usurped no higher situation than that On the first of July was produced, of a melo-drama. It is not without from the pen of MrTheodore Hook, a interest ; but it proceeds upon the new farce, called Killing no Murder, wrong principle of mistaking horror the first representation of which ex- for terror, and pain for pity. The cited an unusual interest, on account character of Bertrand is like the ex. of its being known in the theatre, hibition of a man on the rack; this that Mr Larpent, the deputy-licen- agonized wretch has taken an oath ser, had refused to pass it, till it had to commit murder, and suffers the received certain alterations. The title must dreadful conflicts of conscience, of the piece, Killing no Murder, at whether he can more safely break a first led the public to believe, that vow, or cut a throat. The piece, the license was refused for political however, met with great success, and reasons ; but it afterwards turned out ran a long career with “ Killing no that Mr Larpent's only objection to Murder." the piece was, that its second act was On the 1st of August, a musical a “ most indecent and shameful at. romance, called The Vintagers, was tack (we quote his words) on a very produced from the pen of Mr Eyre religious and harmless set of people, of the theatre. This piece ranks Mr and was altogether an infamous per. Eyre as an author about as high (or secution of the methodists, whom go- rather as low) as he stands in the vernment did not wish to be ridicu- scale of actors. The great blot of led." The farce was easily altered; the drama is the clap-trapping Engfor nothing from Mr Theodore Hook's lish sailor, which, we are informed, was pen possesses so laborious a compact- heightened to suit the taste of its acness and finish as to be injured by tor, Mr Farley, and against the betsubsequent change ; and it was found ter judgment of Mr Eyre. The munecessary to suppress only one scene, sic was composed by Mr Bishop, a
rising harmonist of great merit ; but,
ENGLISII OPERA. notwithstanding this advantage, the Vintagers was performed but four On the 26th of June, under a li. nights.
cence granted by the Lord ChamberOn the 7th of September, a little lain, Mr Arnold opened for the suminterlude in one act, called the Day mer the large theatre at the Lyceum after the Wedding, was acted for the in the Strand, for the representation first time at this theatre. It is taken of English operas, by which are unfrom a French comedy, entitled La derstood every sort of opera performFemme Coleré, and was first produ- ed at the regular theatres, without beced by Mrs Charles Kemble for her ing reduced to the necessity, as is benefit. The git of it is to shew how otherwise the case, of throwing the lovers in their courtship deceive each dialogue into recitative. Since the other, and discover their mistake on- Drury-Lane company had quitted ly when the knot is tied, and it is too their house, on the 10th of June, Mr late. Lady Freelove, (Mrs Gibbs) Arnold had greatly improved the inwho was all honey before the wed terior of the theatre, by re-painting ding, is converted by the ceremony the box.fronts, by widening the aveinto pure gall. Freelove, (Mr Jones) nues, and by turning the panorama her husband, seeing this temper, of Saint Petersburgh, which used to which he had not before suspected, be exhibited at the Lyceum, picture pretends to be ten times more irrita- and all, into a saloon, 'illuminated by ble, by which feint, like Petruchio, a brilliant chandelier, and covered by he works the cure of his Katherine. a balloon awning. The theatre openThe scene was well acted on both ed with a new comic opera, written parts.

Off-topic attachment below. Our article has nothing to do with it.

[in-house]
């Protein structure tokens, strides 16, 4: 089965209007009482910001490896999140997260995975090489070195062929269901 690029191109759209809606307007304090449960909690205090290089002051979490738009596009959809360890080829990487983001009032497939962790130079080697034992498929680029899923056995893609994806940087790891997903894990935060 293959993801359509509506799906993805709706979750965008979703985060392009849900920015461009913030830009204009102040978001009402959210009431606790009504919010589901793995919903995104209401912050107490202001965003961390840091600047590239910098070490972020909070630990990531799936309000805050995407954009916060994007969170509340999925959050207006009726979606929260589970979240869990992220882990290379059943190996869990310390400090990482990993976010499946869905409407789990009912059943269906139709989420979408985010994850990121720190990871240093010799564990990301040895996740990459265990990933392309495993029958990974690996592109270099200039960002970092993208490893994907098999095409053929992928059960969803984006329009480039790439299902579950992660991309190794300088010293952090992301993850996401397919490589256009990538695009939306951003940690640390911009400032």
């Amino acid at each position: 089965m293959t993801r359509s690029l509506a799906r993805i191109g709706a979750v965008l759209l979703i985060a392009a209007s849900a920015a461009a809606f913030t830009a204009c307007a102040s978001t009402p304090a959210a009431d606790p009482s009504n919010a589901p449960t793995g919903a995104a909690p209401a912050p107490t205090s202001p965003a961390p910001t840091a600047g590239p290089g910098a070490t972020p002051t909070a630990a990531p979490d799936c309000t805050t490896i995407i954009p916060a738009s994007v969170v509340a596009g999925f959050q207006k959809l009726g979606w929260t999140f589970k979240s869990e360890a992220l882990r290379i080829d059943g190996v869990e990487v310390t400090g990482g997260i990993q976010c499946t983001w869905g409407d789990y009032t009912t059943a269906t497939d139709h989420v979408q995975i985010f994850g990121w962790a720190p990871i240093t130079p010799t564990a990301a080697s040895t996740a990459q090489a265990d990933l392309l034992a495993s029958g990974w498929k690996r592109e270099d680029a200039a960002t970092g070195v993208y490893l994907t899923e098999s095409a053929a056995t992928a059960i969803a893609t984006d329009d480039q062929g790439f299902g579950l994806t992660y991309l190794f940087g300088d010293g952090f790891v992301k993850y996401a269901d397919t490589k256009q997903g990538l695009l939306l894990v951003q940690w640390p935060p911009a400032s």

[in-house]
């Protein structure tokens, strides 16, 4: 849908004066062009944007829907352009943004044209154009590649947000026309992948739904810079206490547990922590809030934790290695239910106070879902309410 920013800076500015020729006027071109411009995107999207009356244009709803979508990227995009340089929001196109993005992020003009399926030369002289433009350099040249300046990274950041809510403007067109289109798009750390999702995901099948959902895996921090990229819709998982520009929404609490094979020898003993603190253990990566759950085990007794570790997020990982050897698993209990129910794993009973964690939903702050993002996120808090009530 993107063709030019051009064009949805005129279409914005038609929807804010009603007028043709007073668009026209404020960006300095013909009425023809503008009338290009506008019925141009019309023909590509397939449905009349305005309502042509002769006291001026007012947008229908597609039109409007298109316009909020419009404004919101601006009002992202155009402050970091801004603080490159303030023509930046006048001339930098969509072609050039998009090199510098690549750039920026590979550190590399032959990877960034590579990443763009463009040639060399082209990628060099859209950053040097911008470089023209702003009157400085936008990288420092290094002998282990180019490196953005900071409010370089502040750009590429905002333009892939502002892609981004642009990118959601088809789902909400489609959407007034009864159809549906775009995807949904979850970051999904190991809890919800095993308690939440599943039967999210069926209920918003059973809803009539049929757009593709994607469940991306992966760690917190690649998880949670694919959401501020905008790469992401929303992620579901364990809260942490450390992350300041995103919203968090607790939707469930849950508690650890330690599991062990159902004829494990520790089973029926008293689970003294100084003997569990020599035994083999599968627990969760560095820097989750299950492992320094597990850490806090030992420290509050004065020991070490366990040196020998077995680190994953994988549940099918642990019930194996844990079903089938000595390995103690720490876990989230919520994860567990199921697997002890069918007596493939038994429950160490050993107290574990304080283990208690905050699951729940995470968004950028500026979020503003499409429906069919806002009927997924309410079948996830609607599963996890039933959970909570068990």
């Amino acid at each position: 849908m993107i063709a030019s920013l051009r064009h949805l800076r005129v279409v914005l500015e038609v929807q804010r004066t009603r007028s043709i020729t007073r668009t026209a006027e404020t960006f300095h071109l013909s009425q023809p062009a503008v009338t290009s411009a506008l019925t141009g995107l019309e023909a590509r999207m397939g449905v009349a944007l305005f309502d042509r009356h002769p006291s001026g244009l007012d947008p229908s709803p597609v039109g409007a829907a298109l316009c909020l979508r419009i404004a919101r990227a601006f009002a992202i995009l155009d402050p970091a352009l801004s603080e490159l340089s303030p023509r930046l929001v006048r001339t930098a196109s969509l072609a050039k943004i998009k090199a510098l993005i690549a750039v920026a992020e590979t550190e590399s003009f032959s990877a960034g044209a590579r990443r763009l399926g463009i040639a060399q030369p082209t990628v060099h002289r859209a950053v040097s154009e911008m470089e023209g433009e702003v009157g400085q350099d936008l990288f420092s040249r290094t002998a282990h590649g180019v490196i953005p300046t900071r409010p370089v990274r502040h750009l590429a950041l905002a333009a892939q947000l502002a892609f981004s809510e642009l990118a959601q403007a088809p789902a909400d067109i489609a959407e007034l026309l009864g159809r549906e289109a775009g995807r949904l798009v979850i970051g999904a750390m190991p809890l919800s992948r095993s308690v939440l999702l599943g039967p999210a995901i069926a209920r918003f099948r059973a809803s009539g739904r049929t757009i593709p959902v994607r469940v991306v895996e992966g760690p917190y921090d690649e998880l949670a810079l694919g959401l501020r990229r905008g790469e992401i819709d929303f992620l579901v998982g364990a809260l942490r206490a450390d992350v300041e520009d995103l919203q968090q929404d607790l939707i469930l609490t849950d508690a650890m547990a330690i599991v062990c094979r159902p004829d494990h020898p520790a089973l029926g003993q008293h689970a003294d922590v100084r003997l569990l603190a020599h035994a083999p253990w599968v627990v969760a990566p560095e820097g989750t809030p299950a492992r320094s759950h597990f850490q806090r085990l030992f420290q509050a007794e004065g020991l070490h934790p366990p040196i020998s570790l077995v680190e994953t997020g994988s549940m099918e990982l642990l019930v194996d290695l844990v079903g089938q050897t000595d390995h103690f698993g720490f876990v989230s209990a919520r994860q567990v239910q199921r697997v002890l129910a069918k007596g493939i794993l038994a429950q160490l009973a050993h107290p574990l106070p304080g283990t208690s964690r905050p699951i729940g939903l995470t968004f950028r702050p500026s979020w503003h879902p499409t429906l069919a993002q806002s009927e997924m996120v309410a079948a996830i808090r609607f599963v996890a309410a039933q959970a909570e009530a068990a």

by the inanager, called Up all Night, On the 15th of September, the or the Smugglers’ Cave, and Mr theatre closed as usual, Mr Young D’Egville's old ballet of Love in a performing the office of returning to Tub. The following dramatis perthe public the thanks of the proprie. sone will give an idea of the strength tors, for a season, the profits of which of the company, since the opera was were about 30001.
so contrived as to bring them all into play:
We consider this opera, squared, assisted of Mr D'Egville, master, and it necessarily was, to the capacities of his six female pupils, Monsieur Bourthe company, cut according to Mr din, Mademoiselle Lupino, and Mas. Arnold's cloth, decidedly the best ter Noble. production of this author's pen. The The opera of the Russian Imposaction goes on smoothly, and the in- tor is ascribed to the pen of Mr Henry terest is supported throughout. The Siddons. The plot of the piece is serious songs are tolerably written ; founded upon an historical fact which and Mr Dowton's comic